Voter turnout of 4.2 percent in the fourth phase was lower than the previous worst of 5.6 percent registered during the 1989 Lok Sabha elections
The final phase of the Jammu and Kashmir municipal polls concluded on October 16, clocking a voter turnout of 4.2 percent -- lowest for any election in the Valley.
The turnout on October 16 beat the previous worst of 5.6 percent registered during the 1989 Lok Sabha elections.
Overall, the local polls witnessed a turnout of 31.1 percent, factoring in both Kashmir and Jammu regions.
The first phase on October 8 saw an 18.6-percent turnout in Kashmir and 65 percent in Jammu.
The voter turnout in the Kashmir region fell further to 3.4 percent and 3.5 percent in the second and the third phase respectively.
In Jammu, the turnout picked up, registering 78.6 percent and 81.4 percent in the second and third phase respectively.
The fourth phase was conducted only in the Kashmir region.
According to J&K Governor Satya Pal Malik, the absence of violence during the polls should be considered as a silver lining.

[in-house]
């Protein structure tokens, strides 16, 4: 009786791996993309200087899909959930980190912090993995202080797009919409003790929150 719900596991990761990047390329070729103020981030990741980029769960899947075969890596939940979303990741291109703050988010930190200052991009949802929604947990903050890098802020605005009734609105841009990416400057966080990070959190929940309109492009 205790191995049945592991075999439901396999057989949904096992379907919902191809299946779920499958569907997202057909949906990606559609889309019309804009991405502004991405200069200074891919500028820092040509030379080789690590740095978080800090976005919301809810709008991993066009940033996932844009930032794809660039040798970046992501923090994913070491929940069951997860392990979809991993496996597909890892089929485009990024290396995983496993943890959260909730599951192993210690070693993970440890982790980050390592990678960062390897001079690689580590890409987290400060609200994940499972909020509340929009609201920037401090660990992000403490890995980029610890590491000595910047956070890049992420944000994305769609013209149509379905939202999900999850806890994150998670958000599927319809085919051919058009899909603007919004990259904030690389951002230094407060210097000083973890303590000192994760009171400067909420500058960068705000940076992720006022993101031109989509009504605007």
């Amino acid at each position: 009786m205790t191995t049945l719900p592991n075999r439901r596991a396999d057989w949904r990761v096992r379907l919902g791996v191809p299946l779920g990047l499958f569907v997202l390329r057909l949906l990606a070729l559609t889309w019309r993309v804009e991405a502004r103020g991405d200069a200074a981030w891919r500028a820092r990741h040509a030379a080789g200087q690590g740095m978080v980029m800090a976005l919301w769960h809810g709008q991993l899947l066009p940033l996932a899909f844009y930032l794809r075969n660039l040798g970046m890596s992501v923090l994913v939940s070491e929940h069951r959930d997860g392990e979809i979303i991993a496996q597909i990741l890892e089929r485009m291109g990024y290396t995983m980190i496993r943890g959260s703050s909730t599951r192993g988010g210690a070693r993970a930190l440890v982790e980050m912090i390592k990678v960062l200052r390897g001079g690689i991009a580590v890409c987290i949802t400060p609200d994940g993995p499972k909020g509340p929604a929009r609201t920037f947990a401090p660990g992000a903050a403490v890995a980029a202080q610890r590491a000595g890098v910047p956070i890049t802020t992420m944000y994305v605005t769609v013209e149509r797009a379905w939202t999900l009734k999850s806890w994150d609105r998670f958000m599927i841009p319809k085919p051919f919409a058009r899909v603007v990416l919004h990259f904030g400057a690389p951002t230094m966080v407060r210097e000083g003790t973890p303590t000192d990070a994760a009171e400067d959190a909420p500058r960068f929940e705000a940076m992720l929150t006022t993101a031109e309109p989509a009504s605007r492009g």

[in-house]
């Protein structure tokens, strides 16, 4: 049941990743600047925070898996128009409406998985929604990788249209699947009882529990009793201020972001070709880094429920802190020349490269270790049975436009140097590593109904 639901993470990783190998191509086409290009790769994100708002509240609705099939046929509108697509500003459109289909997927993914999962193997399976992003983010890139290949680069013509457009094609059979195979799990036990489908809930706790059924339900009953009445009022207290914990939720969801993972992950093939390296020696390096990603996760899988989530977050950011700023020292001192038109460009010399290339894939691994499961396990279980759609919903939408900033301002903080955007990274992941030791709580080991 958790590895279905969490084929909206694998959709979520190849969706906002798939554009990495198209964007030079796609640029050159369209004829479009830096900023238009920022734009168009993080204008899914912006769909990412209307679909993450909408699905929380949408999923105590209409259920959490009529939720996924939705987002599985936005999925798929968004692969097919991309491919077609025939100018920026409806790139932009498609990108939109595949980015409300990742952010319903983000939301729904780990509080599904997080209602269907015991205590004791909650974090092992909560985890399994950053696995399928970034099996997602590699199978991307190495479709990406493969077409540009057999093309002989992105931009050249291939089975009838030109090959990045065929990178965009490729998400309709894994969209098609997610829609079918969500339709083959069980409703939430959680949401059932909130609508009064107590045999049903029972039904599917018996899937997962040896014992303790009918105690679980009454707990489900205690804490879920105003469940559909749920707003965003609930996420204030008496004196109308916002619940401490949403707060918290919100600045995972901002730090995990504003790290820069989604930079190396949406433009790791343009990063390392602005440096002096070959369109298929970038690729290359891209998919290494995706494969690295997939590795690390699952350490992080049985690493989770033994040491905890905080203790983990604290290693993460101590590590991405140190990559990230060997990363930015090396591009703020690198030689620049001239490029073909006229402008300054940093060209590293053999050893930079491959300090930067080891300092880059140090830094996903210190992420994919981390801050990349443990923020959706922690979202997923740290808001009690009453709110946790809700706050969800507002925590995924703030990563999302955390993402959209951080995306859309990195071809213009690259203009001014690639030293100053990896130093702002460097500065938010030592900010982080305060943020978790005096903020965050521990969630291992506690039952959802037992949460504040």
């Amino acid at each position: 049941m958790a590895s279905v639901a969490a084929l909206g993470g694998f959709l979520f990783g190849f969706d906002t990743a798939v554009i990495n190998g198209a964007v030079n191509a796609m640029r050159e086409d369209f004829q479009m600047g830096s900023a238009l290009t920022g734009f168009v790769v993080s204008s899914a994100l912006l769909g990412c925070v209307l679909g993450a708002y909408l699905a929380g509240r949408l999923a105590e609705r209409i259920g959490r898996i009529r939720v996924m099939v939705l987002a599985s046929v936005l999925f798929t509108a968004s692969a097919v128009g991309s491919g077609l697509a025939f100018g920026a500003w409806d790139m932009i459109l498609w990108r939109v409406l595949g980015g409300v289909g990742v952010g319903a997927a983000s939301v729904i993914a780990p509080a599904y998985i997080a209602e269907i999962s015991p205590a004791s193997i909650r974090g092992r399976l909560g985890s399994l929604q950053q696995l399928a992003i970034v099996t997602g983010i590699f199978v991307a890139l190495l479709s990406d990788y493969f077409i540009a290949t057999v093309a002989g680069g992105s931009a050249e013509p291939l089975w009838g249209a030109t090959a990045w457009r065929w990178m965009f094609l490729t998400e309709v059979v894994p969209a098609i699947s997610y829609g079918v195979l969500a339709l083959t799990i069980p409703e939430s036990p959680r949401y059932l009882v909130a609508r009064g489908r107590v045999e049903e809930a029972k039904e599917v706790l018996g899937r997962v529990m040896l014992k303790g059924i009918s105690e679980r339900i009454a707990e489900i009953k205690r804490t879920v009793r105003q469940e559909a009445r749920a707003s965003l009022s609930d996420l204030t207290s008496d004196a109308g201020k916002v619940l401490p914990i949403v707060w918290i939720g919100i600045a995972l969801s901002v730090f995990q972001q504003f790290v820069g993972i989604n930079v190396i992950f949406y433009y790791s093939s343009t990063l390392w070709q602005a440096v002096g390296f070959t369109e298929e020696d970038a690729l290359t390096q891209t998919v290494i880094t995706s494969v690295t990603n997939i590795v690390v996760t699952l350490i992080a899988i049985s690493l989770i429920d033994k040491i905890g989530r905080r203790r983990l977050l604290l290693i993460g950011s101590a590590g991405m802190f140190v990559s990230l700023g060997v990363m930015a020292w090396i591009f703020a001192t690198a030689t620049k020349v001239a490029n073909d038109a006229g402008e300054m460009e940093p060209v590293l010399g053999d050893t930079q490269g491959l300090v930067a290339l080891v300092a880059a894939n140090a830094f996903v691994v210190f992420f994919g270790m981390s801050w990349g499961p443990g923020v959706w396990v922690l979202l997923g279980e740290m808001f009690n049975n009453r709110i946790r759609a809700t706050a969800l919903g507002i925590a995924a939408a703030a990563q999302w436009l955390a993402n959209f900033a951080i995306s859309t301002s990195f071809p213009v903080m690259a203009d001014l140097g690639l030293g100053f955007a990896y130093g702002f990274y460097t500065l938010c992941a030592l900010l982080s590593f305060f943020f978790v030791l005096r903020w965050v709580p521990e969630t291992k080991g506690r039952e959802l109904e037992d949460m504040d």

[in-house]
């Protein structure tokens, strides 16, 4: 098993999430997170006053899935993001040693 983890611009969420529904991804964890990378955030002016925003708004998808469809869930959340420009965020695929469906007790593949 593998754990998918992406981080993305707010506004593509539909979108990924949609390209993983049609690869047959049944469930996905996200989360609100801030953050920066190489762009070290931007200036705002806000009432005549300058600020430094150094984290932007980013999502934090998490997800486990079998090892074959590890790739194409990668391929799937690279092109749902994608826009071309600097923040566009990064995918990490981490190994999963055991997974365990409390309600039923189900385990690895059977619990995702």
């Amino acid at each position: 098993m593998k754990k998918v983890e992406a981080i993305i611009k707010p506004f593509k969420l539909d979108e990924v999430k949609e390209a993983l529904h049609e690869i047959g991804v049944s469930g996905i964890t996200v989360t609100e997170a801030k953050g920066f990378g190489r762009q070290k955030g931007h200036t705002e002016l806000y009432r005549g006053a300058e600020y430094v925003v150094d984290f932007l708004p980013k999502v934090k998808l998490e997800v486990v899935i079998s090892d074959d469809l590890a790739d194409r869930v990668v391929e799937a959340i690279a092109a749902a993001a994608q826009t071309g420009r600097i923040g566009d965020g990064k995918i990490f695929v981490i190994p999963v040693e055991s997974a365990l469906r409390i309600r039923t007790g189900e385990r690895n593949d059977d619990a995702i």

“Some people are trying to create disturbances but we have made fool proof security arrangements. Now, we have to ensure safety of candidates who win,” Malik told The Economic Times.
According to the newspaper, polling station number one in Hazratbal registered only seven votes out of the 873 registered, in during the fourth phase. Station number 14 did not see any voter until 2.00 pm. There were clashes between locals and security forces in Rainawari and a makeshift polling station was reportedly left damaged.
Factors that may have led to a low turnout
Observers have noted that various factors contributed to the low turnout of voters in Kashmir region. The factors included a boycott called by the state’s two leading parties -- National Conference (NC) and People’s Democratic Party (PDP). Both the parties had pulled out of the elections citing the Centre’s unclear stand on Article 35A.
Rise in militancy, especially in south Kashmir, where policemen have been abducted and killed in recent days, has also been cited as one of the reasons for the low voter turnout.
According to data compiled by the South Asia Terrorism Portal (SATP), over 300 people, including civilians and security personnel have died in the state between January and September.
Data from the Ministry of Home Affairs (MHA) for the year 2017-18 had shown a 167 percent rise in civilian deaths in the Valley, compared to 2015-16.Candidates had not held any rallies or campaigned during the recent local body polls. Moreover, their names and political affiliations had also remained undisclosed citing security reasons.